Bowtech Invasion CPX
By Adam Bender
A good bow is one of those pieces of hunting equipment that doesn’t need changed or upgraded on an annual basis. However, in order to stay ahead of the curve, bow manufacturers are constantly pushing the boundaries to stay on top of their game, and new bows are born every year. As such, it’s always a dilemma whether to stick with what you’ve got or go chasing the next new bow.
I should start off by saying that I am in no way, shape, or form biased to any particular bow manufacturer on the market. I’ve shot or owned bows from all the big names in the industry as well as a few of the lesser-knowns. I’ve always trusted in the old saying, "If it isn’t broke, don’t fix it.” However, as luck would have it, 2011 was one of those years where I decided it was time to upgrade my bow setup. That’s when I found the BowTech Invasion CPX.
When I read the description that the Invasion is "scary accurate, deadly quiet, and blazing fast,” I was a naturally interested. From what I’ve learned over the years, achieving this perfect trio that manufacturers often claim, rarely comes true. Sure, they may have been fast, but the hand shock was significant, or their definition of "quiet” must be vastly different than mine. It was time to get one of these bows in my hands and see for myself.
Out of the box, I was immediately impressed by the size. I’m 6‘4” and when I first held the Invasion, I figured there was no way I could shoot a bow this small. I’ve always been under the impression that since I have a bigger frame, I needed to be shooting a bow that had a little bit more "meat” to it. At 31-1/2” axle-to-axle, it has the maneuverability you need with the compact size you want in a hunting bow. This was going to be vastly different than any other bow I’d owned or shot, but first, let’s get into what’s behind the bow.
BowTech is known for their innovations, of which their latest is the Center Pivot Extreme. CPX redefines accuracy with its sleek new deflexed riser design, and with the help of ultralow friction components, speeds of up to 343 fps can be obtained. When you add in the fact that the Invasion uses the Overdrive Binary Cams, you truly do have a deadly combination. This cam system is one of the most advanced technologies BowTech has invented. Using a 100% tunable split buss cable harness that attaches to the ends of a cam-synchronizing axle, cam stability is maximized and maintains perfect synchronization for unmatched accuracy.
The FLX-Guard is a pretty cool addition to this already technologically advanced setup. It’s a cable containment system that directly affects the tuning effects of the drastic cable tension and inflexible cable guards found on most bows today. As you draw, the FLX-Guard responds by flexing inward and absorbing the cable guard torque that would have otherwise been transferred to the riser. The end result is substantially lessened lateral nock travel, thus giving you more tuneability, forgiveness, and accuracy. Technology like this is just another reason that BowTech has built its reputation on innovation.
Another part of the bow I thought was worth noting is the Hardcore Limbs. Typical limbs store energy near the outside of the limb while the core of the limb hardly stores any energy. The limbs on the Invasion not only store energy near the surface, but also inside the limb. Sharing the amount of energy stored across the limb reduces stress, thus producing exceptional durability. Also, the core of these limbs is made of carbon, which produces a tighter physical tolerance for increased energy efficiency, as well as less noise and vibration. So with all of this technology at the forefront of my mind, it was time to put it and all the claims to the test – off to the range.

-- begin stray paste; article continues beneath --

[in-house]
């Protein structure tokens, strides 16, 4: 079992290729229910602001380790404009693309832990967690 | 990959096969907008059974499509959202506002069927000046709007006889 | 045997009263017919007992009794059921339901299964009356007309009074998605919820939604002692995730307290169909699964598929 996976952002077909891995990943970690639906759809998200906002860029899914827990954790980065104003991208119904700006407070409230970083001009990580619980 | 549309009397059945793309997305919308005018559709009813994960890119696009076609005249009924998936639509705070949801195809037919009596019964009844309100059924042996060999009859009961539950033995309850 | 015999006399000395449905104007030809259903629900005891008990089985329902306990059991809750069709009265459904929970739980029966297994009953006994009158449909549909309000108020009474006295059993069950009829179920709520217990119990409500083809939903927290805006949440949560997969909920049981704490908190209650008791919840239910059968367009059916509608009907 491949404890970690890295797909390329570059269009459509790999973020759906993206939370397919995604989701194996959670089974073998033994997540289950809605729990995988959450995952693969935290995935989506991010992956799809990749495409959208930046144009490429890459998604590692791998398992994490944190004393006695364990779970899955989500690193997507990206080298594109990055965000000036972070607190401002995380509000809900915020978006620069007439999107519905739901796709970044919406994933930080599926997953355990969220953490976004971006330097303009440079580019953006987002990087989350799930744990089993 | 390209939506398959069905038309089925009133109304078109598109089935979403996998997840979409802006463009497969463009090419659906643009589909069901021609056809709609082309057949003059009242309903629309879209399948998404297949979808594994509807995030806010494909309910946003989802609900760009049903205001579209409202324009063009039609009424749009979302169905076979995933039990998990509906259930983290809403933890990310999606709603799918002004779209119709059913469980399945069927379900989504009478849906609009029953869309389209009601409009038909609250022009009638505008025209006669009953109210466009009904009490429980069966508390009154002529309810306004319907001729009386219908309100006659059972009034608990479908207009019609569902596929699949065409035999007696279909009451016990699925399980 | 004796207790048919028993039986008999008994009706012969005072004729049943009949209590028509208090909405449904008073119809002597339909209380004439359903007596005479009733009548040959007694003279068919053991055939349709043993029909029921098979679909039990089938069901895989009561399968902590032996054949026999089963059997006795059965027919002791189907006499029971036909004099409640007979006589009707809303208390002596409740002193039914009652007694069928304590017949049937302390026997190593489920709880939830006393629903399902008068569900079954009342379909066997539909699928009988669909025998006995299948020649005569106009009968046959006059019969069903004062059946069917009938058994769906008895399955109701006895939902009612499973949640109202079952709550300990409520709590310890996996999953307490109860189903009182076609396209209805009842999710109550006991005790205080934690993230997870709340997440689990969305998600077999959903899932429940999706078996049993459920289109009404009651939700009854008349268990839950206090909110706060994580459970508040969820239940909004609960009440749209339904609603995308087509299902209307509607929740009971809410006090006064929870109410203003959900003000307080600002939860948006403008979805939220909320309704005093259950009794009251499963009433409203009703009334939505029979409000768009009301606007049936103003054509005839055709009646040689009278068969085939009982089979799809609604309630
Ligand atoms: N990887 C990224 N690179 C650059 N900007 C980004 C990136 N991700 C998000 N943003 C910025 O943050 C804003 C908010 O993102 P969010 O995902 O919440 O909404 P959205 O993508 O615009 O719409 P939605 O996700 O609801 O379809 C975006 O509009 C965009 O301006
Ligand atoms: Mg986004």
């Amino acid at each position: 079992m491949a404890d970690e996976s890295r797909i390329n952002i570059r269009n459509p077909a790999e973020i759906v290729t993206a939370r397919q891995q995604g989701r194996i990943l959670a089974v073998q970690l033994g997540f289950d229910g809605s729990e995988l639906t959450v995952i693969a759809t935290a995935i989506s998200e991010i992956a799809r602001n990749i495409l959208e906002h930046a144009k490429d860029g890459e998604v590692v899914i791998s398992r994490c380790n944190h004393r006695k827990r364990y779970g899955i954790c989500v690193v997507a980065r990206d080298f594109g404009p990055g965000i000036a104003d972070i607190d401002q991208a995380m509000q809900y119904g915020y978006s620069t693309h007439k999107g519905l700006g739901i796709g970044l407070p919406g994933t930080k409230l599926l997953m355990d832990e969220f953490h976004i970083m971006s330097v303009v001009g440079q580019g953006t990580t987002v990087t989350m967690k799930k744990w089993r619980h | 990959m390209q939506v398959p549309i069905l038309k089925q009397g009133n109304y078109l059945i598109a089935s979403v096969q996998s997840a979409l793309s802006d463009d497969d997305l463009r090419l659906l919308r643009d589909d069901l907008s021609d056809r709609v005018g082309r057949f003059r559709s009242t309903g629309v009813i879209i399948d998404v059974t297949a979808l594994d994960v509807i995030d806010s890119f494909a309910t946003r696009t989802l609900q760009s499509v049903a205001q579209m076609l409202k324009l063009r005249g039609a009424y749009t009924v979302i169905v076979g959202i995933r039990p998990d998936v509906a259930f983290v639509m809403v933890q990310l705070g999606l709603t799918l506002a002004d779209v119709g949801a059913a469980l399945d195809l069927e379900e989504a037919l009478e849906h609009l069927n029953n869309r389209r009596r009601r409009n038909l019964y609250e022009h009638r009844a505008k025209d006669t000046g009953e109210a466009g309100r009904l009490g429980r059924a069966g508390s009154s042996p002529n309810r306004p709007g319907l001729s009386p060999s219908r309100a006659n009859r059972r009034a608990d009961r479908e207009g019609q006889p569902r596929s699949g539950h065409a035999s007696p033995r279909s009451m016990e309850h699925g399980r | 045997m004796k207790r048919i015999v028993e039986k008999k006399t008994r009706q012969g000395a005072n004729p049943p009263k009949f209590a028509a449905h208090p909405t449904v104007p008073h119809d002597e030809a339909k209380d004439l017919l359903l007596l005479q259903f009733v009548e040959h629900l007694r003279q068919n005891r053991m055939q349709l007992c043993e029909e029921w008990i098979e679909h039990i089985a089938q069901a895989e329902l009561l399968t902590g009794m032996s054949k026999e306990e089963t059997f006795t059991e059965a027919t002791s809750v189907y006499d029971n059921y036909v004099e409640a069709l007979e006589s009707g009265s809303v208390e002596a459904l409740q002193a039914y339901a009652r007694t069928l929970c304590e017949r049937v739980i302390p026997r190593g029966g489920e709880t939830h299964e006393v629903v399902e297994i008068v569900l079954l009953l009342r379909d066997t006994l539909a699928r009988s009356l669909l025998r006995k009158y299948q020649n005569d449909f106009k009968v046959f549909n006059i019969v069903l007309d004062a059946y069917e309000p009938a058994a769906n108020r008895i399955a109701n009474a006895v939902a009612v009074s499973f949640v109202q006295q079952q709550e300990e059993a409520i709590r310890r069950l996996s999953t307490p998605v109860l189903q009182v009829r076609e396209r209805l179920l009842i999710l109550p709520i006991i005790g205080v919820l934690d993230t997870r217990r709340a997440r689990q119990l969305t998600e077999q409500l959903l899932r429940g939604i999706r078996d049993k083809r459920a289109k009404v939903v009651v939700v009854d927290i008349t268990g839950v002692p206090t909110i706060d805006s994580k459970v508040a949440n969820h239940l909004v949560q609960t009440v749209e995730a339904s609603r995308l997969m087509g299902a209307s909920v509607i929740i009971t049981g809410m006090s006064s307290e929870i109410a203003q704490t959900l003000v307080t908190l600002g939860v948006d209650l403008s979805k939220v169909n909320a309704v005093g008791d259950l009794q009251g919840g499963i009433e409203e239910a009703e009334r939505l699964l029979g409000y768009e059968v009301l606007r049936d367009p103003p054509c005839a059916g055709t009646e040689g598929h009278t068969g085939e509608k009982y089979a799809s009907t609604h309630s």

After installing a peep, tying on a D-loop, and setting up the drop-away, I was ready. Arrow number one was nocked and ready to go, so I drew. "Man that was smooth,” I thought to myself.
I settled in, squeezed through the release, and the arrow was gone. Wow…I couldn’t believe the bow’s speed and how quiet it was. What really impressed me was the lack of hand shock. Like I said, you always see the claims touting how fast and quiet a bow is, but after one arrow, I was honestly a believer in the Invasion. I always felt that if you wanted the speed, you’d have to sacrifice some noise and vibration. However, it certainly isn’t the case with this bow. It really is as advertised.
I couldn’t nock arrows fast enough. Never before had I shot a bow that was this fast and had hardly any noticeable hand shock. Pin by pin, I dialed the Spot Hogg in and before I knew it, I was out to 60 yards and grouping arrows better than ever. Once I had the pins dialed in, I started playing around with distances and shot angles. This went on for about an hour until I ruined an arrow. Had I not been shooting oversized tips, it probably wouldn’t have been a Robin Hood, but nonetheless, I figured it was a good omen to end on for my first night of shooting the new rig.
After a few weeks behind the bow, I’m still as impressed as I was on the first night. I’ve been shooting consistent groups well beyond what I used to feel comfortable shooting, and that to me is a direct reflection of this bow’s accuracy. I’ve ruined a couple more arrows since then, but like I tell my wife, "The more arrows I ruin now, the better the chance I won’t miss this fall.”